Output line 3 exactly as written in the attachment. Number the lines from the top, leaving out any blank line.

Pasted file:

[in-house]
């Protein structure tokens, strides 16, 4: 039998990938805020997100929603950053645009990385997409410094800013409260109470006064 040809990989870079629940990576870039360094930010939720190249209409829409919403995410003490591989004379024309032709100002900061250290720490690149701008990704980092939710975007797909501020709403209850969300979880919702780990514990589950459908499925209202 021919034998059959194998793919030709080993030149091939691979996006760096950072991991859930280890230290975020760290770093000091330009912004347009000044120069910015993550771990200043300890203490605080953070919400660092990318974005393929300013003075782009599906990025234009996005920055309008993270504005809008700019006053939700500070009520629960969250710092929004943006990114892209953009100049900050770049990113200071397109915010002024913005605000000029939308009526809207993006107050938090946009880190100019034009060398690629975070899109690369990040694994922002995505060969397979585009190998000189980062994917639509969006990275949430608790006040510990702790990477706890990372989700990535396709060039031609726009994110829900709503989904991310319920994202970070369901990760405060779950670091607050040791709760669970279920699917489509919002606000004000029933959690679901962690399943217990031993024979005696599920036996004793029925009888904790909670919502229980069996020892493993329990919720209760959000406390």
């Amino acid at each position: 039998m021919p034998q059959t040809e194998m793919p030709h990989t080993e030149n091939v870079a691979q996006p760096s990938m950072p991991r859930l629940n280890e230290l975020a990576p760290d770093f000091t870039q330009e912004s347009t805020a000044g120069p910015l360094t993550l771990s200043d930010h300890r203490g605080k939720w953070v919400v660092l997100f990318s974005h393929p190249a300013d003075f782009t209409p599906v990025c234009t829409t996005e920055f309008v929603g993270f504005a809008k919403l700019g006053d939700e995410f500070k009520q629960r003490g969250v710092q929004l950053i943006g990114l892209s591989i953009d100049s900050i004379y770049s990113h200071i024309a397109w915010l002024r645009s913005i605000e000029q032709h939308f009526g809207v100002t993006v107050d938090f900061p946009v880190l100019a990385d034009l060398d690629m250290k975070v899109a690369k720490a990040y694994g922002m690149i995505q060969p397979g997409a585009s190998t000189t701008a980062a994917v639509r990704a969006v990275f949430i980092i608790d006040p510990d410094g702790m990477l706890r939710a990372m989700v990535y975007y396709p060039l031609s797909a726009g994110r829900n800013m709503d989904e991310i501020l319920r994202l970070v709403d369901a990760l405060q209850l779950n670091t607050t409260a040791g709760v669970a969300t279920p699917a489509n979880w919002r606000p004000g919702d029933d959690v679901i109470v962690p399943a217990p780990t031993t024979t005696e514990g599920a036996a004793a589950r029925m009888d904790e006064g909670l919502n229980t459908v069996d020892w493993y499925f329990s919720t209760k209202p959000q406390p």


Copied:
């Amino acid at each position: 039998m021919p034998q059959t040809e194998m793919p030709h990989t080993e030149n091939v870079a691979q996006p760096s990938m950072p991991r859930l629940n280890e230290l975020a990576p760290d770093f000091t870039q330009e912004s347009t805020a000044g120069p910015l360094t993550l771990s200043d930010h300890r203490g605080k939720w953070v919400v660092l997100f990318s974005h393929p190249a300013d003075f782009t209409p599906v990025c234009t829409t996005e920055f309008v929603g993270f504005a809008k919403l700019g006053d939700e995410f500070k009520q629960r003490g969250v710092q929004l950053i943006g990114l892209s591989i953009d100049s900050i004379y770049s990113h200071i024309a397109w915010l002024r645009s913005i605000e000029q032709h939308f009526g809207v100002t993006v107050d938090f900061p946009v880190l100019a990385d034009l060398d690629m250290k975070v899109a690369k720490a990040y694994g922002m690149i995505q060969p397979g997409a585009s190998t000189t701008a980062a994917v639509r990704a969006v990275f949430i980092i608790d006040p510990d410094g702790m990477l706890r939710a990372m989700v990535y975007y396709p060039l031609s797909a726009g994110r829900n800013m709503d989904e991310i501020l319920r994202l970070v709403d369901a990760l405060q209850l779950n670091t607050t409260a040791g709760v669970a969300t279920p699917a489509n979880w919002r606000p004000g919702d029933d959690v679901i109470v962690p399943a217990p780990t031993t024979t005696e514990g599920a036996a004793a589950r029925m009888d904790e006064g909670l919502n229980t459908v069996d020892w493993y499925f329990s919720t209760k209202p959000q406390p």